What did you learn in undergrad?
As we are in commencement season, a very interesting op-ed appeared in the NYTimes this weekend about students who seem to complete an undergraduate career having done the minimal. While I don’t doubt that colleges have been much more focused on appealing to students to gain admissions and that perhaps the courses are not as rigorous as they should be, it is interesting to think about (as the author suggests) measures of learning by pages read or improvement on the Collegiate Learning Assessment.
I mention this because in educational spheres I have heard the notion that perhaps learning has changed in the 21st century – not that universities have adapted a new educational style to unconsciously accommodate – and that merely the number of pages read does not correlate to the critical thinking skills gained. Some of the most valuable insight I gained in my undergrad career were through the informal discussions we had in class. How does one measure the debates that were presented that taught me how to think about problems in unique ways?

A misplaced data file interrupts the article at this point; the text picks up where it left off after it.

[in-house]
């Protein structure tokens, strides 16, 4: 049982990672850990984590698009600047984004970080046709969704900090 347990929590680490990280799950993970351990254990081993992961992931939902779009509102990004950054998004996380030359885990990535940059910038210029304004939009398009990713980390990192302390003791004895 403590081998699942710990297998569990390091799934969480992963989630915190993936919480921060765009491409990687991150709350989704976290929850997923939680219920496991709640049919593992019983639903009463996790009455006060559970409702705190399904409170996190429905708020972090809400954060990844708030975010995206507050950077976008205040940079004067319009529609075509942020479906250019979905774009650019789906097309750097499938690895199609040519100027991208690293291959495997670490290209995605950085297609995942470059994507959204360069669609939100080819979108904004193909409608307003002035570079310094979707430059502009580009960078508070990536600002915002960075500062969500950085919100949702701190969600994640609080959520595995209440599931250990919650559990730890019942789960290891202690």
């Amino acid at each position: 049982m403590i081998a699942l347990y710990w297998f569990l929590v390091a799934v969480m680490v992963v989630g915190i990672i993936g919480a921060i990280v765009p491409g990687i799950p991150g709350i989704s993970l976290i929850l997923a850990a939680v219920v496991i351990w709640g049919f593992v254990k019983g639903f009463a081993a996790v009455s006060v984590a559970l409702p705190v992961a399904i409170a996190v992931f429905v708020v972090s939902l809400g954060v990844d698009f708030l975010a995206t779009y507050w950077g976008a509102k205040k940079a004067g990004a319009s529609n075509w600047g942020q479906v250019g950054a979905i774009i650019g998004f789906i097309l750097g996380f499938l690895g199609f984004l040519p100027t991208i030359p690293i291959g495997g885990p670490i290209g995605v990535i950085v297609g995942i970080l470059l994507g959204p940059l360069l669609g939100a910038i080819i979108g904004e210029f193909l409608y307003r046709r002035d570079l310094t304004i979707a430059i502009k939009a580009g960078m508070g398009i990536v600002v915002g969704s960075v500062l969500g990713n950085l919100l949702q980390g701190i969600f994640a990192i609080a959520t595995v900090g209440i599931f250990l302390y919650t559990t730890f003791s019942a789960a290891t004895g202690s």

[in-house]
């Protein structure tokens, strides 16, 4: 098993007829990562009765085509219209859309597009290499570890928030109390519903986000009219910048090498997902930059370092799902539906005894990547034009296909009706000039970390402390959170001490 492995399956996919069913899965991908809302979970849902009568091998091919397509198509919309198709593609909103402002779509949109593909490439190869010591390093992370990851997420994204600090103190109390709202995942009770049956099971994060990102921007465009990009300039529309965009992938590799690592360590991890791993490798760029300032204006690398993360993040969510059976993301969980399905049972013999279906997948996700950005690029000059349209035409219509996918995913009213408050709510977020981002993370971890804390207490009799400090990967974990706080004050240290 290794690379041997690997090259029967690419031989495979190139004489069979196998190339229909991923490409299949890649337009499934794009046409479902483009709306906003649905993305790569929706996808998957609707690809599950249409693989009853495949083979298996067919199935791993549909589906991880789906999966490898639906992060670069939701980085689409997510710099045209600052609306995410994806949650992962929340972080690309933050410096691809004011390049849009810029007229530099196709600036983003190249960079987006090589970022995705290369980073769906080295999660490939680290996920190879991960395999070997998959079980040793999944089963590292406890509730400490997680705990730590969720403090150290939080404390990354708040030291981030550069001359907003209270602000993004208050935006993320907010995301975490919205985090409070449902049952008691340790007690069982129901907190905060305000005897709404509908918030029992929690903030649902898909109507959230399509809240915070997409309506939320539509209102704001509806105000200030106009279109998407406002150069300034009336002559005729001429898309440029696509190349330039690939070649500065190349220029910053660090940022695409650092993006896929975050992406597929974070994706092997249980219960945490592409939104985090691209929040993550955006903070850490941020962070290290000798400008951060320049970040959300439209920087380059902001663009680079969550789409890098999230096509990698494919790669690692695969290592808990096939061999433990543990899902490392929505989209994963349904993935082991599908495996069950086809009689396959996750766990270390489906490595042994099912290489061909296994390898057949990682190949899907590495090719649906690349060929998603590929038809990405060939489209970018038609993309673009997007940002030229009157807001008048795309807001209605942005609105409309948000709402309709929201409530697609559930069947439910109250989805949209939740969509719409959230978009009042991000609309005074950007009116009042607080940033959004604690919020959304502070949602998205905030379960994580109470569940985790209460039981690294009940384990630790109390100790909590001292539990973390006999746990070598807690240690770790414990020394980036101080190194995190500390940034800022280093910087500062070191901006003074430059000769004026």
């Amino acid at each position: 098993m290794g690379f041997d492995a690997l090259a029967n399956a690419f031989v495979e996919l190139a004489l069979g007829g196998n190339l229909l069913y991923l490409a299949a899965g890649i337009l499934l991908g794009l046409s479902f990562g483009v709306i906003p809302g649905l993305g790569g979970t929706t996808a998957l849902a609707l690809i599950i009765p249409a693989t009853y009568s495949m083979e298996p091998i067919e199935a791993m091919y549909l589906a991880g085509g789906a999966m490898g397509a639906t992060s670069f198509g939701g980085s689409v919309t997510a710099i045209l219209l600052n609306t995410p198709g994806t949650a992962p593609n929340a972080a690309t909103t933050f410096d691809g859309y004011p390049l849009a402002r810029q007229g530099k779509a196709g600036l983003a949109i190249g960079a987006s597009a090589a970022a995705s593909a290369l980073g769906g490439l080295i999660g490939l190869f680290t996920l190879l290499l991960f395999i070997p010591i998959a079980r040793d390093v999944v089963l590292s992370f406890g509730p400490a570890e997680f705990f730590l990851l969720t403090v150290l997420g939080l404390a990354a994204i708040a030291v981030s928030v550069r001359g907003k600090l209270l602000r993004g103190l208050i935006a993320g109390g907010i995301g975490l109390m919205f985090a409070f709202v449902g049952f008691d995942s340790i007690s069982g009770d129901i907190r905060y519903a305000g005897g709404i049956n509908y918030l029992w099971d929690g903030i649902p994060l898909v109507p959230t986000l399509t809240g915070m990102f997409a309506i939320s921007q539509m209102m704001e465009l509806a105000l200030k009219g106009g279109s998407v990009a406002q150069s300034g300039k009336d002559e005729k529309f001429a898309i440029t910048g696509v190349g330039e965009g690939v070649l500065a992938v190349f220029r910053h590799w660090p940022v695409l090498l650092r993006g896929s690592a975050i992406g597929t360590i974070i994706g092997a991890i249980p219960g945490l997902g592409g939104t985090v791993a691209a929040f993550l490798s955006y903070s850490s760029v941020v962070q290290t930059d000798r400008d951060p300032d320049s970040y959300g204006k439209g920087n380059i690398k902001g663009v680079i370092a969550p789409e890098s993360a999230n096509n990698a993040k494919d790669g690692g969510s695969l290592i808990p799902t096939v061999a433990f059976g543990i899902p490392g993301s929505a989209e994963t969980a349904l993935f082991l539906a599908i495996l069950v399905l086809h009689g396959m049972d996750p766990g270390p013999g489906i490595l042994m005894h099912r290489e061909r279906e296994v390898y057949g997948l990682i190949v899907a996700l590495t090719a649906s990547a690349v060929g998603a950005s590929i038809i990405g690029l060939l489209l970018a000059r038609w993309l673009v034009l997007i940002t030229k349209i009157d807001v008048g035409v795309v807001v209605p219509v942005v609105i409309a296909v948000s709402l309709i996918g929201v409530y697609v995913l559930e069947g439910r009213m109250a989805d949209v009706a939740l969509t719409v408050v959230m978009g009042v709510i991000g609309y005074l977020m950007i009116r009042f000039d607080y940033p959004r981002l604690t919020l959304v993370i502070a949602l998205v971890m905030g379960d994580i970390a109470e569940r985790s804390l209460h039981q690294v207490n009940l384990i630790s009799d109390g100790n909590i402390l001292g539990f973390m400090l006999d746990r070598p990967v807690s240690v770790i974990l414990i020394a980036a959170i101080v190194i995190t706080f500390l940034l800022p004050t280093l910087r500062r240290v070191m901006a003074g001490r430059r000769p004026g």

Therefore, my suggestion would not be to only have the Department of Education offer data on undergraduate learning, but to also criticize the means by which that data is taken and to brainstorm creative ways to fix our undergraduate system so that students do get the most out of their colleges.
I know that when I graduated college and now as I am preparing to complete my PhD, students do want to feel that they will be prepared to enter the workforce and be successful with the degree. So while I agree with the op-ed that perhaps new fancy gyms and deluxe dorms attract students, and perhaps are meant to showcase the endowments gained by successful former alumni, universities should investigate means to better tout the achievements of their former alumni. (for me, I have plans to purchase a new NMR for my undergrad)